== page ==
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Woohooo!
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ultrarob said:
"reduce the risk of fast moving recreation impacting bighorn sheep."
That sounds a lot like the I-70 corridor between Idaho Springs and Loveland--lots of fast moving recreationalists (in cars), but very little impact to the sheep (that I've ever heard of).
 

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Word to the wise - I'd ask a lot of questions about the technical justification for the bighorn sheep concern (i.e., scientific studies, specific experience of experts).

IMO - If there's real justification, then its something to be respected - and maybe there are alternative alignments to alleviate the concern. If it's just perception, or just plain made up as an excuse, then challenge it.
 

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Almost Human
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ultrarob said:
I've linked to a copy of the draft plan from my blog post on the Pikes Peak South Slope. The reasons it gives for restricting mountain bikes is "to allow for a wilderness like experience and to reduce the risk of fast moving recreation impacting bighorn sheep." Not sure how valid the bighorn sheep concern is. I plan to be there to find out more and give my 2 cents.

Probably has something to do with the fact that the Broadmoor owns the PP Cog Railway and they don't want tourists on the Cogg RR to see people hiking/biking on Pikes Peak. i.e "wilderness experience for lazy people" The Broadmoor can't make money if people hike or bike to the top of PP. The road is closed to bikes, even though it's paved now. And other than Barr Trail, the only other way to get to the top is by PP Cog.

I don't know about you guys but I can't count the times I've had sheep sitting in the middle of the road that wouldn't move out of the way. And common sense tells us that the Impacts from bikes is less than dogs/pets any day of the week. It's just easy to point fingers at bikes.

I hope someone asks why trails the PP Multi-use Plan included trails in 1999, but the new "plan" does not include those same trails. Why is access actually being restricted from what we have traditionally had in the centuries preceding today? What's changed?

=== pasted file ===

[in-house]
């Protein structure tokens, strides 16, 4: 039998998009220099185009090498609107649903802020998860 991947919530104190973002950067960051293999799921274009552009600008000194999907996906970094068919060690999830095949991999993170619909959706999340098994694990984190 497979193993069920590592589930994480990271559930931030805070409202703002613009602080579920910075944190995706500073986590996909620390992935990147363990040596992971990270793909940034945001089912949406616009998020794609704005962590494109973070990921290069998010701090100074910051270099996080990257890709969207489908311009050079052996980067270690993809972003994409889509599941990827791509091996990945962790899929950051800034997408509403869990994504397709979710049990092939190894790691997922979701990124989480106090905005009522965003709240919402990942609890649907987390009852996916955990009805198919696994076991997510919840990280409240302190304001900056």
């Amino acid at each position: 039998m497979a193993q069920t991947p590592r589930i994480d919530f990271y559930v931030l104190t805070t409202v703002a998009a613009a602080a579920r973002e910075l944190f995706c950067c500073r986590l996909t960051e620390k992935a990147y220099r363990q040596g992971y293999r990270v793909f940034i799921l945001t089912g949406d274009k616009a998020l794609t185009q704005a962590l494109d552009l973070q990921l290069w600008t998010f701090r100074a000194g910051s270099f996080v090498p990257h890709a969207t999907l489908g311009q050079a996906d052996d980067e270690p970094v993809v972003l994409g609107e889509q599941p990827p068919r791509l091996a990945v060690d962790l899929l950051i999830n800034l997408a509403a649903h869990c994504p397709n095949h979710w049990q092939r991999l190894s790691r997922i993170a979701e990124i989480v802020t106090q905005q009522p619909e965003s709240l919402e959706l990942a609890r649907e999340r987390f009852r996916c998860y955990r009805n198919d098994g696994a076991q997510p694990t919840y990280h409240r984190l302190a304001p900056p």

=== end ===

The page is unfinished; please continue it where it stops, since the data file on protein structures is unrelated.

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I found IMBA's page on MTB impacts, specifically the section on wildlife, to be of particular interest. Here's the link:

http://www.imba.com/resources/science/impact_summary.html


There actually a study on the impact of recreation on desert big horn sheep - granted, this species might behave differently, but here's what they found:

Abstract
Human recreation has been implicated in the decline of several populations of desert bighorn sheep (Ovis canadensis nelsoni). Managers are concerned about the impact of increased recreation on desert bighorn sheep in Canyonlands National Park (NP), Utah, USA, where visitation increased 325% from 1979 to 1994. We compared behavioral responses of sheep to recreational activity between a low visitor use area and a high visitor use area during 1993 and 1994 by observing behavioral responses, distances moved, and duration of responses to vehicles, mountain bikers, and humans on foot. Hikers caused the most severe responses in desert bighorn sheep (animals fled in 61% of encounters), followed by vehicles (17% fled) and mountain bikers (6% fled), apparently because hikers were more likely to be in unpredictable locations and often directly approached sheep. We observed considerable individual heterogeneity in responses of bighorn sheep to the greater human use: some animals lived close to the road corridor and were apparently habituated to the human activities, but other animals avoided the road corridor. In the high-use area, we observed 3 radiocollared sheep that lived closer to the road than expected and found evidence of fewer responses to vehicles by females in spring, less response time of all sheep to vehicles in spring, and fewer responses to mountain bikers compared to the low-use area. Overall, there was an avoidance of the road corridor by most other bighorn sheep in the high-use area where all animals, on average, were found 39% farther from roads (490 ± 19 m vs. 354 ± 36 m) than in the low-use area. This avoidance of the road corridor by some animals represented 15% less use of potential suitable habitat in the high-use area over the low-use area. Increased sensitivity to hikers in the high-use area was suggested by a greater responsiveness by males in autumn and greater distance fled by females in spring. Responses of bighorn sheep were greater when human activity approached at the same elevation, when sheep were moving or standing, when female interactions occurred in spring and summer and male interactions occurred in autumn, and when sheep were farther from escape terrain. We recommend managers confine hikers to designated trails during spring lambing and the autumn rut in desert bighorn sheep habitat.